Prasa lost billions to inexperienced contractors, Zondo hears

Former Passenger Rail Agency of South Africa chair Popo Molefe made his third appearance at the Zondo commission of inquiry into State Capture on Friday, testifying about contracts worth billions that were awarded to contractors without the relevant skills or experience.

Judge Raymond Zondo, presiding over proceedings, heard that former CEO Lucky Montana was awarded lucrative locomotive procurement contracts to companies without the requisite qualifications in processes that were "fraudulent" and "corrupt", according to Molefe.

One contract worth R3.5 billion was awarded to Swifambo Rail Leasing, while another company, Siyaya Consulting Engineers, received some R900 million from Prasa between 2010 and 2011.

Other contracts, worth over R4 billion, were awarded to Siyangena Technologies. News24 previously reported that a R13.5m property owned by Montana was partly funded with money that could be traced back to a beneficiary of the Siyangena contracts.

News24 also previously reported that less than a week after Prasa made its first payment of nearly R500 million to Swifambo, the latter's managing director paid R14.3 million into the account of a lawyer who had introduced himself as an ANC fundraiser. The total would come to nearly R80 million.

According to Molefe, Swifambo was initially meant to carry out the leasing of locomotives to be used for passenger services and for routes in various metro areas. The board later found that the company did not meet Prasa's requirements and that its procurement was questionable.

"The investigation that we conducted demonstrated conclusively that that procurement process was fraudulent, corrupted, and that Swifambo itself, notwithstanding the fact that it did not meet the requirements set out in the RFP - they needed to demonstrate that they had skills necessary to carry out a program of the size and prominence that it was.

"Suddenly, Swifambo was allowed to offer a proposal on the manufacturing of locomotives, which was not part of the RFP right at the beginning. There were specifications around what would be needed by Prasa… what was to be leased or procured. [They] needed to comply with the rail safety regulators but they also needed to comply with the rail network of Transnet," said Molefe.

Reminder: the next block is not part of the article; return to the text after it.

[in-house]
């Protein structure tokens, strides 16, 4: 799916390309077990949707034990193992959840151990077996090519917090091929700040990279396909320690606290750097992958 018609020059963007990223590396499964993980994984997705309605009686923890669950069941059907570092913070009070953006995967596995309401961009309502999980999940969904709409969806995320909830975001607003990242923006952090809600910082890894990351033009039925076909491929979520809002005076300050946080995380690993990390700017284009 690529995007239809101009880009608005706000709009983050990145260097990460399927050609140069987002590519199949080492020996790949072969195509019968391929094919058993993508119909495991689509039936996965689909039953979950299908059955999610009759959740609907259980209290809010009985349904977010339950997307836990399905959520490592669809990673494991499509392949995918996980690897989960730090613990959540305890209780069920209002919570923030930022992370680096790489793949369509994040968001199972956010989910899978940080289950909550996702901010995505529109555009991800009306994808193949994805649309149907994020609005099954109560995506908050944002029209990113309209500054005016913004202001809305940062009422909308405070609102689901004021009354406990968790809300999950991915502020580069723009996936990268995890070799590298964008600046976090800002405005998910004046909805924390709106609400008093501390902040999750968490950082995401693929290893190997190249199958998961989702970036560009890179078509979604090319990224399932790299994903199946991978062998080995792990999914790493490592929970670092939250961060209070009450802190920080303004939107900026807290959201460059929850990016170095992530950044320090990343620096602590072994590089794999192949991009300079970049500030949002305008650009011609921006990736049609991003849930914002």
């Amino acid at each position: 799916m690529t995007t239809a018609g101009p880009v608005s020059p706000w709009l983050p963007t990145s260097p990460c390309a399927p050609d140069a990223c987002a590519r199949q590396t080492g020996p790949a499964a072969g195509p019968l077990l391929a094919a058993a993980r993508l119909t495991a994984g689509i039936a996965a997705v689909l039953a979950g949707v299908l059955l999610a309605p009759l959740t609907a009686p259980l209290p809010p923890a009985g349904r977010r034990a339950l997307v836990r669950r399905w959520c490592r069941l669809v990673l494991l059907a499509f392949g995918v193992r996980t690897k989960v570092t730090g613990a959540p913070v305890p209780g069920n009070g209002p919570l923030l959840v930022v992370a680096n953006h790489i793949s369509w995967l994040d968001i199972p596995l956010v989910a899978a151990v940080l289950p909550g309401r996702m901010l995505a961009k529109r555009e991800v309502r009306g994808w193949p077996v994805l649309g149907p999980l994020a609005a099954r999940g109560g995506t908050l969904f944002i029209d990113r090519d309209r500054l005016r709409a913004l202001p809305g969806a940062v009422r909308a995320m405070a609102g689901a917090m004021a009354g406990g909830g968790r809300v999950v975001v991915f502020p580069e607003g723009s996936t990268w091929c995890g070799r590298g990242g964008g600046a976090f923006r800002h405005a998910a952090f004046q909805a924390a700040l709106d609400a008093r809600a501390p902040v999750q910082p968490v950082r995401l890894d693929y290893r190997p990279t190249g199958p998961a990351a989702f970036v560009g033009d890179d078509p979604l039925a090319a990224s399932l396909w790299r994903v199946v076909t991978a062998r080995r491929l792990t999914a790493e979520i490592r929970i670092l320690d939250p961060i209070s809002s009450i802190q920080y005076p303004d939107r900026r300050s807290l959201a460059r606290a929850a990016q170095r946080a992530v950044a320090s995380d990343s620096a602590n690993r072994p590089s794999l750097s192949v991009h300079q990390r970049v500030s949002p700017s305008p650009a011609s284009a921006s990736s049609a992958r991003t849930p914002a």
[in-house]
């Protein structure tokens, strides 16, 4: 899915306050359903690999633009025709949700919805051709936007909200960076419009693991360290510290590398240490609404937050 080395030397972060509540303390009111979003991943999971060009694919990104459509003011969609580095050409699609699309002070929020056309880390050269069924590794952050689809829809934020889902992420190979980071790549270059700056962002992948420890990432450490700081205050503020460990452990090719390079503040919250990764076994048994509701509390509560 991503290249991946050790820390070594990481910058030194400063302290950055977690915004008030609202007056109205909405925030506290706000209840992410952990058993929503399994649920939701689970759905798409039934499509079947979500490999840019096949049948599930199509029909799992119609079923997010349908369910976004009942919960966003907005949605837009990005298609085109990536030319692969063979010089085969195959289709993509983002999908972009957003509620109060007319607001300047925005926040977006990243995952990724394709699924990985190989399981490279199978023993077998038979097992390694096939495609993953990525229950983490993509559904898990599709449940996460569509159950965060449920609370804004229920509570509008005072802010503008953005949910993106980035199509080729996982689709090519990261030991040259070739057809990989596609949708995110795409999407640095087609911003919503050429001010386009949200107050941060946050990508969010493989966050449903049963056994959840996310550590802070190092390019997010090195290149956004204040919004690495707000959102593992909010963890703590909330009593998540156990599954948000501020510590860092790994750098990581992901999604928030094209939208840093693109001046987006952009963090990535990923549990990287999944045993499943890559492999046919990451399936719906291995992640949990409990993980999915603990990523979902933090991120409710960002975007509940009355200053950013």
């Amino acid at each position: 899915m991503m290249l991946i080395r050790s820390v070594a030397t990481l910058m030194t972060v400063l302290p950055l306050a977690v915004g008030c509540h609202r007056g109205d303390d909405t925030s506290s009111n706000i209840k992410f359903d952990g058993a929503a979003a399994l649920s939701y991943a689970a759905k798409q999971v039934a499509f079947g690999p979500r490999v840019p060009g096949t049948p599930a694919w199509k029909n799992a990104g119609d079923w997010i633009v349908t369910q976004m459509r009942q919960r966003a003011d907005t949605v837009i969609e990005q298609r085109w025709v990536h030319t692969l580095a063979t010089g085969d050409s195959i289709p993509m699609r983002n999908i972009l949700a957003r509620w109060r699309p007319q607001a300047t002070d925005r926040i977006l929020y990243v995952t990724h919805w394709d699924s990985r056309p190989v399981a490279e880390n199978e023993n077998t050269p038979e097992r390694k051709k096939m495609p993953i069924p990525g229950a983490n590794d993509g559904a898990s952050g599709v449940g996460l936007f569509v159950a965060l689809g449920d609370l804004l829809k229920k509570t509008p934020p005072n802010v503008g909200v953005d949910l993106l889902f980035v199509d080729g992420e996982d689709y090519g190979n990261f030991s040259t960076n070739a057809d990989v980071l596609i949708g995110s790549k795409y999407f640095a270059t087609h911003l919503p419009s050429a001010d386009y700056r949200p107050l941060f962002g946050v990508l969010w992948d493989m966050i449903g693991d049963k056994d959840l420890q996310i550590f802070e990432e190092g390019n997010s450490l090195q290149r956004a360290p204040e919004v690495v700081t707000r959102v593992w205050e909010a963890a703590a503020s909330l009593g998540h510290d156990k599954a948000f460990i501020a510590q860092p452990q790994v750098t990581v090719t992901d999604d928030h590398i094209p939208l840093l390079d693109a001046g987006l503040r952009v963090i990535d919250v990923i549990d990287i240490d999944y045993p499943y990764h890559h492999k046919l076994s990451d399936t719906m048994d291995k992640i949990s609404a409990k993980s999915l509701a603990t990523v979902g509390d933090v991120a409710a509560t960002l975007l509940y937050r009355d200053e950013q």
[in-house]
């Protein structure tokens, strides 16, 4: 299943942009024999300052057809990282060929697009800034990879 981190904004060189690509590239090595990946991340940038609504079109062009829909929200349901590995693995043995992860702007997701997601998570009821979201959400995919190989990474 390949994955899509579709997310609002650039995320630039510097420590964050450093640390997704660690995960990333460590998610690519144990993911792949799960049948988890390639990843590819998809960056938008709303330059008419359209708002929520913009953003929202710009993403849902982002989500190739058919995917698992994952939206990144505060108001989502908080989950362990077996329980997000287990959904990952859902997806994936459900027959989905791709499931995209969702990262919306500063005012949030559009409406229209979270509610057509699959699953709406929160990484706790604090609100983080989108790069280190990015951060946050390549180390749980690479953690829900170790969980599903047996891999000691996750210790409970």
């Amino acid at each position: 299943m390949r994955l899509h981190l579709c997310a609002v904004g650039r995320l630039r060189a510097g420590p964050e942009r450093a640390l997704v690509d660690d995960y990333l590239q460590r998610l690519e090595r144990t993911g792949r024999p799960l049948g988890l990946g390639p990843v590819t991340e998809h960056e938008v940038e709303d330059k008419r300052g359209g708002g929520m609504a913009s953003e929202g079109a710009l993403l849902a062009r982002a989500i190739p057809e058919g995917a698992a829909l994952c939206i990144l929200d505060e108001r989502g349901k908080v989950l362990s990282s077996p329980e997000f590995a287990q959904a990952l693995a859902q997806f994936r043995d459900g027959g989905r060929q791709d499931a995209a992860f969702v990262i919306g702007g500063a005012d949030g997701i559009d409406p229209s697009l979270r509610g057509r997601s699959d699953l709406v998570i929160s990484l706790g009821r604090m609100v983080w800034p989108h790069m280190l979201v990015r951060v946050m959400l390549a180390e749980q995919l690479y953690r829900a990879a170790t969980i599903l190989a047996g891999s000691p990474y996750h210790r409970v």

'In all matters, they did not qualify'

Molefe told the commission that the company also needed to have qualified people to carry out the job, but this was not the case with the Swifambo contract.

"They needed to have sufficient qualified people to carry out the programme. It was a requirement that a bond deposit of 10% the value of the contract be paid up front. They needed to demonstrate that they would be able to implement the local content required… in respect of all of these matters, Sifwambo did not qualify," said the former chairperson.

Hidden subcontractor

In addition to finding that Swifambo was not qualified to carry out the project, the board also discovered that the contract was concluded and signed without disclosing the subcontractor.

According to Molefe, when Swifambo revealed its subcontractor, "the evidence that emerged shows that in fact the company that became the subcontractor of Swifambo… had nothing in its capacity to provide locomotives," said Molefe.

Going to the top illegally

Molefe also told the commission that certain key employees received top positions without being qualified – some claiming they had qualifications that did not exist. Molefe made particular reference to former executive Daniel Mthimkhulu, who was ordered to pay back Prasa over R5 million after lying about his qualifications in a bid to increase his salary.

Molefe added that both Montana and Mthimkhulu contributed to corruption that brought Prasa to its knees by providing false information.

"In order for Mr Mthimkhulu to get where he got, he lied at different times, where at one point he lied to the board and Mr Montana that a company… in Germany had offered him a job and he was going to leave the country.

"Mr Montana believed that Mr Mthimkhulu is an asset to Prasa and said 'Don’t go. We will pay you whatever that company was going to pay you'," said Molefe. The commission heard that the company did not know Mthimkhulu at the time, and had not offered him a job.

Molefe said Montana, too, had done the same, claiming that a company named Gypsum Fertilizer had offered him a job, adding that he would need a salary increase from Prasa in order to stay.

Martha Ngoye, head of legal, risk and compliance at Prasa, is expected to take the witness stand.

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